By Teia Swan
Over the past several years, the world has witnessed what can best be described as a global shift towards far-right nationalism, characterized by the otherization of minority groups such as immigrants, women, and LGBTQ+ people. These ideologies have become prominent in nations such as the United States and Brazil, as well as several European states having severe consequences for minority groups. In the United States, for instance, far-right principles have been legitimized by the Trump Administration, contributing to both a political and social culture that actively harms minorities. Rhetoric vilifying immigrants as threats to American culture has become commonplace, and has translated into policies such as the ‘zero-tolerance’ family separation rule. It has also resulted in increased rates of anti-immigrant violence: mass shootings, such as the 2019 El Paso shooting, have been directly inspired by far-right rhetoric, while rates of anti-immigrant hate crimes have skyrocketed.
Similar trends are visible in European nations, where anti-immigration parties have become increasingly more popular; Alternative for Germany and Spain’s Vox parties, for example, are each one of the largest parties in their respective countries. Meanwhile, far-right ideology has also spelled out trouble for sexual and gender minorities. The Vox party in Spain, rapidly gaining popularity, poses an immense threat to LGBTQ+ rights, as leaders of the party have advocated to place restrictions on LGBTQ+ pride events and supported narratives comparing homosexuality to beastiality. Concurrently, the far-right governments of Hungary and Poland have received backlash over policies restricting the rights of LGBTQ+ people, as well as women. The Hungarian government has proposed a constitutional amendment that would prohibit LGBTQ+ people from adopting children and forbid transgender people from legally changing their name or gender. Meanwhile, LGBTQ+ activists in Poland have been targeted by the government while protesting ‘LGBT-Free Zones’ and the government frames “LGBT ideology” as a threat “more dangerous than communism.” Likewise, the Polish government has moved to implement a near-total ban on abortions, reducing women’s reproductive rights to almost nothing.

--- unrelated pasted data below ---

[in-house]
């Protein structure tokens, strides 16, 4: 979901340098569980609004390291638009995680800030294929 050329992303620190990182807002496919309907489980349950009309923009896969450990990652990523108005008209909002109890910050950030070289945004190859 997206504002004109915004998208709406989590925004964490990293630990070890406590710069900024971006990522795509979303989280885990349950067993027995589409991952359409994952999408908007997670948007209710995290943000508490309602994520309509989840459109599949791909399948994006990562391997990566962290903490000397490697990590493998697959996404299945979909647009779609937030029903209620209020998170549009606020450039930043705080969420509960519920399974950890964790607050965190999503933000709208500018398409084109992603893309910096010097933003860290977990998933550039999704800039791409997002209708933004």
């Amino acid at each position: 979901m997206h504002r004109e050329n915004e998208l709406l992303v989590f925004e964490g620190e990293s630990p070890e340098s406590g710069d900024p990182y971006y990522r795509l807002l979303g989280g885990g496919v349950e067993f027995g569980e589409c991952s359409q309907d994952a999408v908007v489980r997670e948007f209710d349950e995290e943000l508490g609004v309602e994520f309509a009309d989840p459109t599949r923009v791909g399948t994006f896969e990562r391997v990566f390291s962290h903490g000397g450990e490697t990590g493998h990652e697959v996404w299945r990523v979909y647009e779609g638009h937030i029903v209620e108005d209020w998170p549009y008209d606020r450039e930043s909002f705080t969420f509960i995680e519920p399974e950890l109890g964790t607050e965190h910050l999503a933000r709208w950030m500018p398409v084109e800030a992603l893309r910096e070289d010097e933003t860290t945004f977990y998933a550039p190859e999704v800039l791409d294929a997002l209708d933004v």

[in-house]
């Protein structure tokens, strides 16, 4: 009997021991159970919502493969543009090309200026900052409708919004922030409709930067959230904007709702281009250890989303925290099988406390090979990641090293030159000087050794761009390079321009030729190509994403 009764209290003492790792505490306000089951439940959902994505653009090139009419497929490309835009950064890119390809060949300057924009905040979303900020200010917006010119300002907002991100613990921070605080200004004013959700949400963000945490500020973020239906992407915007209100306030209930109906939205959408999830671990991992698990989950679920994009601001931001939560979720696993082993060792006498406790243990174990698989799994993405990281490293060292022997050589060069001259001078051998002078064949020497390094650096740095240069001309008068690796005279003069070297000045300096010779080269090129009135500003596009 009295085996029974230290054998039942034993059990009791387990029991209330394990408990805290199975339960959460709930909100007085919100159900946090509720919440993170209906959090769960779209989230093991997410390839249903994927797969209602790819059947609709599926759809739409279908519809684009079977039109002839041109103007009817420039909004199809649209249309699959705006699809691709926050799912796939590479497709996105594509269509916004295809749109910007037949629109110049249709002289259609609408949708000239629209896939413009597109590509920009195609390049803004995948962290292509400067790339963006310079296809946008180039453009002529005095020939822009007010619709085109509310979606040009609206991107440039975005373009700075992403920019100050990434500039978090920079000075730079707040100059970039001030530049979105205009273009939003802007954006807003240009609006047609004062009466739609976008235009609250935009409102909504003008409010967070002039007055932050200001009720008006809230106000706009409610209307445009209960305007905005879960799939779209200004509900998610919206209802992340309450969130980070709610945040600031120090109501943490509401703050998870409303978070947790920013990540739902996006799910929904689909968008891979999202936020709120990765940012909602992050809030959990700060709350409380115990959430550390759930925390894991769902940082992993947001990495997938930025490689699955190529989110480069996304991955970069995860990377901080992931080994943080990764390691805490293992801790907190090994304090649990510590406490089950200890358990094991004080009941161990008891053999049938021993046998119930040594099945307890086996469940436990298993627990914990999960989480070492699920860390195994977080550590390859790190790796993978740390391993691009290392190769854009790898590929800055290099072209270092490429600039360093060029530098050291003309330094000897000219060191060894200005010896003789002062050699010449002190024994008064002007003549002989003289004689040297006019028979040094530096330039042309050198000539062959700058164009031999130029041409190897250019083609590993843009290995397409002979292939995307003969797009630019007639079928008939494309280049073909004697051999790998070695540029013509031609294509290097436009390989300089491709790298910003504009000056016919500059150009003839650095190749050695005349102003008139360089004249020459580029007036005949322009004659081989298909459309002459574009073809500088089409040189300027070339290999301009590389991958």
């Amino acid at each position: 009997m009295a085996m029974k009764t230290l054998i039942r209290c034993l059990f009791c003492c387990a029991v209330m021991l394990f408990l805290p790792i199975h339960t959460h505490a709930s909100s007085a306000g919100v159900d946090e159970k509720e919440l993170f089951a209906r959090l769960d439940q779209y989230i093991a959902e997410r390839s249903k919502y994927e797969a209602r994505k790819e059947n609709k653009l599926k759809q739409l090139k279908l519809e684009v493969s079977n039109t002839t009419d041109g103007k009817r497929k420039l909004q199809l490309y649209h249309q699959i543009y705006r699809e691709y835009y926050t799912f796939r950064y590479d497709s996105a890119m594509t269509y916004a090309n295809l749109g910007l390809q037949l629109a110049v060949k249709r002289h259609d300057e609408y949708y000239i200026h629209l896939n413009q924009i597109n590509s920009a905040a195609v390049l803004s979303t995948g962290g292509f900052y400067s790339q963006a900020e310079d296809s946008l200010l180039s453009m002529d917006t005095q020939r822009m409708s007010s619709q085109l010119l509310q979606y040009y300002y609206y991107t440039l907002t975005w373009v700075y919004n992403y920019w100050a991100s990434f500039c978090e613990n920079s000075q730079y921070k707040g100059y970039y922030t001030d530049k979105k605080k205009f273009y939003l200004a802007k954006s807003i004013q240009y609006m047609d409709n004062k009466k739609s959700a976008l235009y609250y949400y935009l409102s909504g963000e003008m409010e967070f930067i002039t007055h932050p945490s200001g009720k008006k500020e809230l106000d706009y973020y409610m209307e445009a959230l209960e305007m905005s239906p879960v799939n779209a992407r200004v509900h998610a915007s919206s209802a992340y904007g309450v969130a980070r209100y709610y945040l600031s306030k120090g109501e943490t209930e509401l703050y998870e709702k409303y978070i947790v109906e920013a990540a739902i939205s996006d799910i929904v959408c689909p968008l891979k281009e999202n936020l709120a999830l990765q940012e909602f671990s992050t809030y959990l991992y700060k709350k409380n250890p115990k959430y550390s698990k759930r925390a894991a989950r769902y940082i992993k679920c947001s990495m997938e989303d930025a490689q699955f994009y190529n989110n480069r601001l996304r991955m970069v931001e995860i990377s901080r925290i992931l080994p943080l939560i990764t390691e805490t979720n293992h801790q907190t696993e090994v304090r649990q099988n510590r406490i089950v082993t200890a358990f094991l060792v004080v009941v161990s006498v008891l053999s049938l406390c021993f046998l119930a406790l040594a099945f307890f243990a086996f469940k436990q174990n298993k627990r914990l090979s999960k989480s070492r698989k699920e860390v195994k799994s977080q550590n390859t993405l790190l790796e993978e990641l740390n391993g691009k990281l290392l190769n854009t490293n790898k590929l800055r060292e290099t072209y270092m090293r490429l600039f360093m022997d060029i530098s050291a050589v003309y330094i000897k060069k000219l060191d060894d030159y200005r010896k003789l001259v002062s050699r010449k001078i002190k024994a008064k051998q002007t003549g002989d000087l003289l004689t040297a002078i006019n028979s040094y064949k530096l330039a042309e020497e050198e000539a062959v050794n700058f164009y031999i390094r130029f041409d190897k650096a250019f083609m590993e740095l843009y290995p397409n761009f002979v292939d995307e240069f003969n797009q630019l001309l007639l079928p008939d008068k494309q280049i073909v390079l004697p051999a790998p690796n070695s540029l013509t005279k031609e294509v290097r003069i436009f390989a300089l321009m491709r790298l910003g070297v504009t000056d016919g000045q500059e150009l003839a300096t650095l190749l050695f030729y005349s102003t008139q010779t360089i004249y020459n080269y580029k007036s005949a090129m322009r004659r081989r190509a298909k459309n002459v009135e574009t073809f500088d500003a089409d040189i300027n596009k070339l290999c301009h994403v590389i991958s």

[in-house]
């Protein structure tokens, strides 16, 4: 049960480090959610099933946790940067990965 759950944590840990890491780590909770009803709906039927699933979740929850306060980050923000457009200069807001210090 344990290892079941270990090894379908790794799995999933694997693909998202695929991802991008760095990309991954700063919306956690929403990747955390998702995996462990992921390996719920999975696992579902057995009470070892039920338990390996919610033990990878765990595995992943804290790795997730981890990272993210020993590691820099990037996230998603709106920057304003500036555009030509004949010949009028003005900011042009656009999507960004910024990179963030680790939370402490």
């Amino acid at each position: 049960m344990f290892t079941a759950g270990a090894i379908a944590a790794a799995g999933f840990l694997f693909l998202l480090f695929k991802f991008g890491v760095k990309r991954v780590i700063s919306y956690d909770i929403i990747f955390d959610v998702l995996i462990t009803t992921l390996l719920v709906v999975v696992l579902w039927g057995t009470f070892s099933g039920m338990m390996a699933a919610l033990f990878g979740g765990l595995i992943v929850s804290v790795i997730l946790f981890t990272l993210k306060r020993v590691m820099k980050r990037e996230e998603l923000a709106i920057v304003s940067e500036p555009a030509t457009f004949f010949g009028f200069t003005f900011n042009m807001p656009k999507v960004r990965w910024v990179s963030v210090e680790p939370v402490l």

Ultimately, the rise of far-right ideologies prioritizing ‘Christian’ values and national homogeny have devastating consequences for minorities. Not only does the popularization of far-right principles result in increased violence, but it also results in policies that are deeply dehumanizing. Far-right leaders and advocates, then, pose a clear threat to human rights and ought to be opposed at all costs.